Some Notes Toward a Prog Biography...

So, who am I? 

I am someone "who can't write interviewing people who can't talk for people who can't read," if you asked Frank Zappa. 

But that's cheeky and not true.  Not entirely true at least.

I'm a long time music fan who fell in love with progressive music from a very early age.  The first 'prog' record I ever heard was Frank Zappa’s Freak Out! From 1966, and it hugely changed the way I looked at music.  Like so many people, I got into a bunch of the big six bands (Yes, ELP, King Crimson, Jethro Tull, Pink Floyd) before discovering there was a whole huge world of bands many people had never heard of.  For all I knew, living out in the middle of nowhere for the longest time, progressive music ended in the 1970's...that’s what everything I’d read (admittedly very little) told me, so it had to be true. 

Discovering Progression magazine on a fluke opened my eyes to this amazingly huge world of other bands that continued on from those salad days of progressive and art rock…as well as other bands, lesser known, that existed along side those big stadium acts.  It gave me an opportunity to discover this sub-genre called neo-progressive, this other one called rock in opposition, and another one besides called Zeuhl, which seemed to make no sense and that I’d probably never like.  After all, singing in a made up language?  What's the deal with that?  Wacky French band...there’s no way I'll ever be into them. 

I eventually wrote for Progression for a good length of time.  I discovered a lot of cool music...and a lot of dross.  It was really my first exposure to Sturgeon's Second Law…90 per cent of everything is crap.  And so it was with music.  A number of things conspired to cause me to stop writing for Progression for a while, and when I finally got back to it, found so much had changed with how the writing was being done that I no longer had the interest in doing it (please note that this is not an indictment of the magazine, just that the constraints of trying to fit so many reviews in an issue was a limiting factor in what anyone could say, and I had more to say than I could fit into a review).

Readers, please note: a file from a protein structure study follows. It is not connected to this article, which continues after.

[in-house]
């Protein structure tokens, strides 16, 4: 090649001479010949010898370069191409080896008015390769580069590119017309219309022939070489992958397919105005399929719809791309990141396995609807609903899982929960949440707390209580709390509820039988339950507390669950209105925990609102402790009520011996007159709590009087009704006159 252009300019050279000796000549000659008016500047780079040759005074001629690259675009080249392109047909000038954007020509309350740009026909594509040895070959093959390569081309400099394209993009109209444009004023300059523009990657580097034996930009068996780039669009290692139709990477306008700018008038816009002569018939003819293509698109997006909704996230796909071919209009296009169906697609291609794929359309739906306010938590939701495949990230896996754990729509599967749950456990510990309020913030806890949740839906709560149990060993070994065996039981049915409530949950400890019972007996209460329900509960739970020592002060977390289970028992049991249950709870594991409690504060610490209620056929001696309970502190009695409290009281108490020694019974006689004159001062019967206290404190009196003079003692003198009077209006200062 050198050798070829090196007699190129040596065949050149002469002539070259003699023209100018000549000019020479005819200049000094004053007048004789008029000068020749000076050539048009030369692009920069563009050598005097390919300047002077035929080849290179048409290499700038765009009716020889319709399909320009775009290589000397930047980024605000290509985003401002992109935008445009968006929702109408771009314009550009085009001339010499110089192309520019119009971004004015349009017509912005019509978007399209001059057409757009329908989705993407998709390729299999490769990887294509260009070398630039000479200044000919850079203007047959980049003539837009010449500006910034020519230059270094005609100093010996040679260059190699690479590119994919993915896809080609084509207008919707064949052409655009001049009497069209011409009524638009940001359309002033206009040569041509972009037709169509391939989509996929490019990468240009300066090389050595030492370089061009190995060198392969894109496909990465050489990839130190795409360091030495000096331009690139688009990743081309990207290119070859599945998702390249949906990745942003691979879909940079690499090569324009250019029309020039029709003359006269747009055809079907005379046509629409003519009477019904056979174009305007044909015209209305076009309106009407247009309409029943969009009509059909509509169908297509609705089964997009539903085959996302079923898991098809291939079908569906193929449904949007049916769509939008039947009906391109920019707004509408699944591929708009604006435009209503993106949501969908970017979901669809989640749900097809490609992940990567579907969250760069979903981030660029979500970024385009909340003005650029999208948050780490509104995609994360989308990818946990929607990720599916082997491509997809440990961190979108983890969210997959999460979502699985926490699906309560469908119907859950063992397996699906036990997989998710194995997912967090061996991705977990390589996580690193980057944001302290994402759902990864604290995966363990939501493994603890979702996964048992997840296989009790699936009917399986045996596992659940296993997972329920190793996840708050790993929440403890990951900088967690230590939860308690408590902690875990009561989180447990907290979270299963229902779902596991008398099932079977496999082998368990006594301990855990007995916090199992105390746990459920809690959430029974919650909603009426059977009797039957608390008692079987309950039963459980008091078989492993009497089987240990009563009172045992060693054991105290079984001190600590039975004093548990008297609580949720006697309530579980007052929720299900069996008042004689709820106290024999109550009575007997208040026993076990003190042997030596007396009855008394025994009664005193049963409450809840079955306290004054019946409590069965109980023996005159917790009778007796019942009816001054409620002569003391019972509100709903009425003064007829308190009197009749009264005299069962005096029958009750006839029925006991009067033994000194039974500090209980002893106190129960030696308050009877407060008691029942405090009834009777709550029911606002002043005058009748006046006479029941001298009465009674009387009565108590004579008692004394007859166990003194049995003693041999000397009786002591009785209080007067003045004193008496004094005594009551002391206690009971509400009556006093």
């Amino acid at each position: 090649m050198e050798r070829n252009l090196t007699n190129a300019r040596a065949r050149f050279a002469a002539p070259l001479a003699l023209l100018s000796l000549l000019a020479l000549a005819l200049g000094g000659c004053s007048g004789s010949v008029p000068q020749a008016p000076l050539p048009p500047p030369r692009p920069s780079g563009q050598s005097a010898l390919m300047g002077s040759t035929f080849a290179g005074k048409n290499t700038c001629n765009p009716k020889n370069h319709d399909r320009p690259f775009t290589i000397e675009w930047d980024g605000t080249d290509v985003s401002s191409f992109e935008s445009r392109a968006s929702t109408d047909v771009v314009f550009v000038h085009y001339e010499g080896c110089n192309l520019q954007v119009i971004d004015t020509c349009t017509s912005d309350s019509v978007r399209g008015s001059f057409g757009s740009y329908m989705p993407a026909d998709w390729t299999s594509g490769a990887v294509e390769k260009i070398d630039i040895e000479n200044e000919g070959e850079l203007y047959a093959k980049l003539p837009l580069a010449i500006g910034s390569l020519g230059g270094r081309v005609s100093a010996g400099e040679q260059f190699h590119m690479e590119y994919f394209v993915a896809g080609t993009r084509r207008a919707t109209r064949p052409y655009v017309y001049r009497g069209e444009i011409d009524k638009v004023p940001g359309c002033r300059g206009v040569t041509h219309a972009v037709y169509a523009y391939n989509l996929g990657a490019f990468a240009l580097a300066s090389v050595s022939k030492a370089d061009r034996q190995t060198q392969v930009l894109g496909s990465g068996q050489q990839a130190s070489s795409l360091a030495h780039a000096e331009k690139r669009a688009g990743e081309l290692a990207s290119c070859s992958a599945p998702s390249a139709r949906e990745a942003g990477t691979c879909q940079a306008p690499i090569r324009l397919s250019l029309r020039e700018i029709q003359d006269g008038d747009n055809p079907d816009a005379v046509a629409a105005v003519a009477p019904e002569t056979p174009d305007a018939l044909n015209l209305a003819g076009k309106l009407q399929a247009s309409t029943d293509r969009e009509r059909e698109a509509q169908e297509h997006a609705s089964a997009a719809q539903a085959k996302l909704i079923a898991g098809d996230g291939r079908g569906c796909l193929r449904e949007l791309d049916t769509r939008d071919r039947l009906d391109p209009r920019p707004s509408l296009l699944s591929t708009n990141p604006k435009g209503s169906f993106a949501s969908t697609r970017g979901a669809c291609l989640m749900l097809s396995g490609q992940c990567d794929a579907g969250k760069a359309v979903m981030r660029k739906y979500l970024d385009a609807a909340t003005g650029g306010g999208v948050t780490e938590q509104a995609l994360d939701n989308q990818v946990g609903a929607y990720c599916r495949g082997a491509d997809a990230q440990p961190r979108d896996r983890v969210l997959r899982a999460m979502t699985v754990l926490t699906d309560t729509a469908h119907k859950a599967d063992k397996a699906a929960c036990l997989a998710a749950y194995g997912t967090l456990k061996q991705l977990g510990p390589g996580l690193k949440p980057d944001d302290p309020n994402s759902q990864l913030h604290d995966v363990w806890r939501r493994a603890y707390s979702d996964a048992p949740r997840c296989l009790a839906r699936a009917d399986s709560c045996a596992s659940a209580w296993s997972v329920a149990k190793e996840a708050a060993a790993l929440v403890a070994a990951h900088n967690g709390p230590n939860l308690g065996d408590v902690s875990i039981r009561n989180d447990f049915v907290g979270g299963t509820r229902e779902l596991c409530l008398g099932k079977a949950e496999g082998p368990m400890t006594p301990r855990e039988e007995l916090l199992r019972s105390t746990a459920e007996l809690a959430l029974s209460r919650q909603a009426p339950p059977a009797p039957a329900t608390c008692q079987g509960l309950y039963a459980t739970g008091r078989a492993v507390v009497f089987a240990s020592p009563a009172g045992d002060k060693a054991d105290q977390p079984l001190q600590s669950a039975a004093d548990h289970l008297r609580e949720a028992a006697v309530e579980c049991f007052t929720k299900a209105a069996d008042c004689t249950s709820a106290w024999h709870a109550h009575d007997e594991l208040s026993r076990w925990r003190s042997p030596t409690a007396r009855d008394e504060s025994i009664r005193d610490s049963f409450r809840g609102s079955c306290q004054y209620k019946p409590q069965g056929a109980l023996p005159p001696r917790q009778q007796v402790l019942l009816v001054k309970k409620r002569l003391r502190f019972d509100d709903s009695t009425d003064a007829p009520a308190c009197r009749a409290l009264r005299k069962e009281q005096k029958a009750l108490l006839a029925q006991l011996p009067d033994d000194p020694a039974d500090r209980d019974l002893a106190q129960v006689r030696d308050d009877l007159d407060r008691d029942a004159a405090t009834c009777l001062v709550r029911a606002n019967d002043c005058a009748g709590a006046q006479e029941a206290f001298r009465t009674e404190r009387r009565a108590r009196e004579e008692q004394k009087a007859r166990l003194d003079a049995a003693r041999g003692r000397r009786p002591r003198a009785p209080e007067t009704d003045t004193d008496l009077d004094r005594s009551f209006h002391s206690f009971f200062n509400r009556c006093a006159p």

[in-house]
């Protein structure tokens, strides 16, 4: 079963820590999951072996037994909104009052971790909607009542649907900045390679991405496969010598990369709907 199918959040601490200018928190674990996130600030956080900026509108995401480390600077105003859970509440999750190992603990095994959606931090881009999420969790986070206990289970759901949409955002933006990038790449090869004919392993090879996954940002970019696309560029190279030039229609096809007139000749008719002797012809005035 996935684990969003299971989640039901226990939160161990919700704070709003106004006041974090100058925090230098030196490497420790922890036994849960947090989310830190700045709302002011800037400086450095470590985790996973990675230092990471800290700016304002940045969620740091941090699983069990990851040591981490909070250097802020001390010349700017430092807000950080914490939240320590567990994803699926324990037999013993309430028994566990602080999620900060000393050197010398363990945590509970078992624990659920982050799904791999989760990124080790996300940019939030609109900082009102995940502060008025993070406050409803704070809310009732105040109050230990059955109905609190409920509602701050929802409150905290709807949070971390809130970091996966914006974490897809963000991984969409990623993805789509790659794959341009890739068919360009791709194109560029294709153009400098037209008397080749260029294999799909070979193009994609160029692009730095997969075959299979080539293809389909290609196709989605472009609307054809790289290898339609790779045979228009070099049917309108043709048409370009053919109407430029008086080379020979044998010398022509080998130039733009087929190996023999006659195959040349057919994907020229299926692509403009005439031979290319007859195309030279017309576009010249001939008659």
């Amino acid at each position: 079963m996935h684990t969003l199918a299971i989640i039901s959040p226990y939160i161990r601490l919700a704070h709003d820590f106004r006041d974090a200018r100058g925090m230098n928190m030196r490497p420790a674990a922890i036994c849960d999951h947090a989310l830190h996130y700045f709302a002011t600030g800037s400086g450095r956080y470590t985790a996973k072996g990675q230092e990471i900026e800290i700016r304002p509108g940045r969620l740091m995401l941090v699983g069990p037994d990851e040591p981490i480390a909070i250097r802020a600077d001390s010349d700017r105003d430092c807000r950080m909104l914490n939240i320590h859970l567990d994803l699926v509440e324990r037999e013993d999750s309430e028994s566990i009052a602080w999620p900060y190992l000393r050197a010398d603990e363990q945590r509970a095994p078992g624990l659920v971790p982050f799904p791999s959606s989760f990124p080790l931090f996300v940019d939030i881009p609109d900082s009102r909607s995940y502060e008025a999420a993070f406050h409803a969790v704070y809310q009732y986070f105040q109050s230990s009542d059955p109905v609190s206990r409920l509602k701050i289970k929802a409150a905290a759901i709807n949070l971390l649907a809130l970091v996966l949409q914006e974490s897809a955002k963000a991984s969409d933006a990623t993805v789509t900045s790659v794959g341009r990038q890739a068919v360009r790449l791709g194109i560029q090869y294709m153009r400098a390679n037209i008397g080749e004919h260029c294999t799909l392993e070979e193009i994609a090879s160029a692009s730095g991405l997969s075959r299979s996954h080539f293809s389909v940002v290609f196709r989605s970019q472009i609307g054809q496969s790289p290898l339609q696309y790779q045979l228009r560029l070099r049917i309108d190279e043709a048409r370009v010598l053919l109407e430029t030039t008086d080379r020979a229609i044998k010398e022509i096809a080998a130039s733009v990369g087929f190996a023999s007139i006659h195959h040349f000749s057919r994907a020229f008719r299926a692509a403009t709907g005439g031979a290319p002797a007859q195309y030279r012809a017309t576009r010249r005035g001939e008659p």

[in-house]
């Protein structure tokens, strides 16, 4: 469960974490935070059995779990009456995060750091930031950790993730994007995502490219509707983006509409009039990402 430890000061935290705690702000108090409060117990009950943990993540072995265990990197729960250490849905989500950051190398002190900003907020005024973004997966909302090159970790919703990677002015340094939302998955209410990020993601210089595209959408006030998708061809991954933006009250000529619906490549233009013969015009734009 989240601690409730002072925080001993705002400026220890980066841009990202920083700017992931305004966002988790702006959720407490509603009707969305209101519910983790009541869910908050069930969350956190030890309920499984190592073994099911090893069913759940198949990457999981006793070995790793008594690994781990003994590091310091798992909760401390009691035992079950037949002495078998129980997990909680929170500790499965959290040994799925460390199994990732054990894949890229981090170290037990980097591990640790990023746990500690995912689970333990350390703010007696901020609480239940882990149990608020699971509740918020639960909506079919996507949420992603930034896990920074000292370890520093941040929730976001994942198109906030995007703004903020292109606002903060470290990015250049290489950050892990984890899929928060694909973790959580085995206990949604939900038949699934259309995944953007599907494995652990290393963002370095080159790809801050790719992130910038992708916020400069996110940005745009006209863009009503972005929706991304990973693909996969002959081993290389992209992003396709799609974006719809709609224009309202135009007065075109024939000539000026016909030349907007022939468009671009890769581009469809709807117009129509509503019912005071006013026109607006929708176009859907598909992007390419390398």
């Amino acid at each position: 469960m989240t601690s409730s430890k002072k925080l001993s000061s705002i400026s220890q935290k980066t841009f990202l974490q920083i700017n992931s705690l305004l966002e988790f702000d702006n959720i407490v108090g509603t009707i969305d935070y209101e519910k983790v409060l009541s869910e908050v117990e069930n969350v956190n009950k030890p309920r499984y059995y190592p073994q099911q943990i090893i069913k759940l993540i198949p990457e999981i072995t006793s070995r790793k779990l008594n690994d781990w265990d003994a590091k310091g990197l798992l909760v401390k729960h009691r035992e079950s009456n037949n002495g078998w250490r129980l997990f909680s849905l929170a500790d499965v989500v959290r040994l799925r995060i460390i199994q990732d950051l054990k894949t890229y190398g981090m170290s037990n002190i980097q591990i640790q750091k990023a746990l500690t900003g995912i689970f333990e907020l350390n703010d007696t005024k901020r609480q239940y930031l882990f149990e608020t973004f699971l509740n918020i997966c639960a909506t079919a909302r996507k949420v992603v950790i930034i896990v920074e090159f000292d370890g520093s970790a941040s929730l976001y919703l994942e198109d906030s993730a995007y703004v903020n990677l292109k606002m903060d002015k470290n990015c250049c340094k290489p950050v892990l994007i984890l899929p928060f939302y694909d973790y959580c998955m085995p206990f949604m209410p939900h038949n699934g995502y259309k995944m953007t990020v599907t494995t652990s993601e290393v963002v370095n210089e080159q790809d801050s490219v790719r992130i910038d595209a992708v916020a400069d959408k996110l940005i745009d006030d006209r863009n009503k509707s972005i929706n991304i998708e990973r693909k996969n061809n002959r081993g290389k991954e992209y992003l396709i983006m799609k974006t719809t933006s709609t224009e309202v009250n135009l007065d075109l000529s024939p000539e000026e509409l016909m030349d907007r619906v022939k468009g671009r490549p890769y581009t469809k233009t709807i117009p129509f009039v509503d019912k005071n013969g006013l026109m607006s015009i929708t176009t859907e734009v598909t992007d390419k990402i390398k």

By this time I'd discovered (also through Progression, I am pretty certain) the world of prog festivals.  While I never got a chance to see any of the Progscape festivals in Baltimore, and there was no way I could afford to go to any of the Progfests in California, I finally found time and money to hit my first festival in 2002...the first NEARfest held in Trenton NJ, with Nektar and Steve Hackett headlining.  NEARfest 2002 did a few things for me: 

1) It really opened my eyes to just how much progressive music was out there. 
2) It showed me how vital, but on a limited degree, the genre was from a fan base perspective. 
3) It put me in touch with a load of people. 

NEARfest 2002 was the start of my run of NF attendances…I haven't missed one since, even if a few of them seemed touch and go in the weeks before the festival.  I've worked behind the merch tables as well as been a bog standard attendee.  I've met hundreds of musicians, several of whom I feel I could say are friends now.  I've bought an awful lot of CDs...mostly good!  Over the years since, I've written for two other websites, reviewed hundreds of CDs, discovered a bunch of bands that have gone on to be firm favourites, and heard more different music than a lot of people do in a lifetime.  And it really shows no signs of changing. 

I started this blog/site/thing back in 2008, and while there have been some pretty significant layoffs and down times in that stretch of years, it is also something that I'm pretty proud of.  This newest revision of Bill's Prog Blog is, I think, the culmination of all the things I've done in the past.  It's evolved, it's's progressed, if I'm allowed to say that without eliciting too many groans from those of you out there in Constant Reader land. 

Thanks for hanging around!  I hope you've enjoyed...and continue to enjoy...this as much as I have and do!